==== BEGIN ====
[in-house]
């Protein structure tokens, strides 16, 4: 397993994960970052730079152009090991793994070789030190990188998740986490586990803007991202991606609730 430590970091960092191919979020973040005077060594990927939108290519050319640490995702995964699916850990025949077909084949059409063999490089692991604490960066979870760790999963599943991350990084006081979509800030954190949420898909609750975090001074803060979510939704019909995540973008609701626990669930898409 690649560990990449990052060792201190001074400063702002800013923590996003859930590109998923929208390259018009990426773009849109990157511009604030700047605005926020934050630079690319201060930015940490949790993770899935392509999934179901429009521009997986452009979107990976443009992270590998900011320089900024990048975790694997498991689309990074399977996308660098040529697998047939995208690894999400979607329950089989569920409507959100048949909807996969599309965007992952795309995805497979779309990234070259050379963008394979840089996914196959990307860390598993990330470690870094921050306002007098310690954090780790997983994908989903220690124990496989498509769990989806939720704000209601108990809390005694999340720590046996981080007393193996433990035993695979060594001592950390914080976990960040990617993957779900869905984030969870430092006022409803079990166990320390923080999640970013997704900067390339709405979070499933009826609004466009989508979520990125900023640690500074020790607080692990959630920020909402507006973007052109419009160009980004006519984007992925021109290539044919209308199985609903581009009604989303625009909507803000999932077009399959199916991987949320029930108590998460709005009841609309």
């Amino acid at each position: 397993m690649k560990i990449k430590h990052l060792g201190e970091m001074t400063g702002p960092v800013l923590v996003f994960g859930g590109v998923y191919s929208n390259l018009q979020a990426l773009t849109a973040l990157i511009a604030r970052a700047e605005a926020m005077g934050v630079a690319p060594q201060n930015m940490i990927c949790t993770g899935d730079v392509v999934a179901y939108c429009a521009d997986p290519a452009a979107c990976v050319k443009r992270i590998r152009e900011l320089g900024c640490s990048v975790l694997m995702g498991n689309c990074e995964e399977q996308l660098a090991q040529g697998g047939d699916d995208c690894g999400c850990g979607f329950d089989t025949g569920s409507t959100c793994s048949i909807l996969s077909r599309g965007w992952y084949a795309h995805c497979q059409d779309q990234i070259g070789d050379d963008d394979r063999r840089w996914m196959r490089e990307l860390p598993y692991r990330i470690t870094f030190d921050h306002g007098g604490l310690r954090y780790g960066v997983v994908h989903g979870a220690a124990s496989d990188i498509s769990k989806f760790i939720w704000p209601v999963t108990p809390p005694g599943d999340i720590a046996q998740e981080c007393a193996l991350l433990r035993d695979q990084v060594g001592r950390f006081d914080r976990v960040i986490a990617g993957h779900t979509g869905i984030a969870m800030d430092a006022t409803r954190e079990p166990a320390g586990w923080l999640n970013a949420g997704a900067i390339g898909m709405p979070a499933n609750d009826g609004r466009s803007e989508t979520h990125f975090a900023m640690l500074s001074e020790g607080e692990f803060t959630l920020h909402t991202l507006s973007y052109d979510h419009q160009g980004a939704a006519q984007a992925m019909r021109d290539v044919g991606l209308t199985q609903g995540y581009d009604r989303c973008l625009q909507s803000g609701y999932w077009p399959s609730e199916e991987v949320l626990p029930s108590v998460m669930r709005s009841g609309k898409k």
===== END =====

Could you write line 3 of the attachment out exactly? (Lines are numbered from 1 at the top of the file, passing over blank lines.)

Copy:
């Amino acid at each position: 397993m690649k560990i990449k430590h990052l060792g201190e970091m001074t400063g702002p960092v800013l923590v996003f994960g859930g590109v998923y191919s929208n390259l018009q979020a990426l773009t849109a973040l990157i511009a604030r970052a700047e605005a926020m005077g934050v630079a690319p060594q201060n930015m940490i990927c949790t993770g899935d730079v392509v999934a179901y939108c429009a521009d997986p290519a452009a979107c990976v050319k443009r992270i590998r152009e900011l320089g900024c640490s990048v975790l694997m995702g498991n689309c990074e995964e399977q996308l660098a090991q040529g697998g047939d699916d995208c690894g999400c850990g979607f329950d089989t025949g569920s409507t959100c793994s048949i909807l996969s077909r599309g965007w992952y084949a795309h995805c497979q059409d779309q990234i070259g070789d050379d963008d394979r063999r840089w996914m196959r490089e990307l860390p598993y692991r990330i470690t870094f030190d921050h306002g007098g604490l310690r954090y780790g960066v997983v994908h989903g979870a220690a124990s496989d990188i498509s769990k989806f760790i939720w704000p209601v999963t108990p809390p005694g599943d999340i720590a046996q998740e981080c007393a193996l991350l433990r035993d695979q990084v060594g001592r950390f006081d914080r976990v960040i986490a990617g993957h779900t979509g869905i984030a969870m800030d430092a006022t409803r954190e079990p166990a320390g586990w923080l999640n970013a949420g997704a900067i390339g898909m709405p979070a499933n609750d009826g609004r466009s803007e989508t979520h990125f975090a900023m640690l500074s001074e020790g607080e692990f803060t959630l920020h909402t991202l507006s973007y052109d979510h419009q160009g980004a939704a006519q984007a992925m019909r021109d290539v044919g991606l209308t199985q609903g995540y581009d009604r989303c973008l625009q909507s803000g609701y999932w077009p399959s609730e199916e991987v949320l626990p029930s108590v998460m669930r709005s009841g609309k898409k």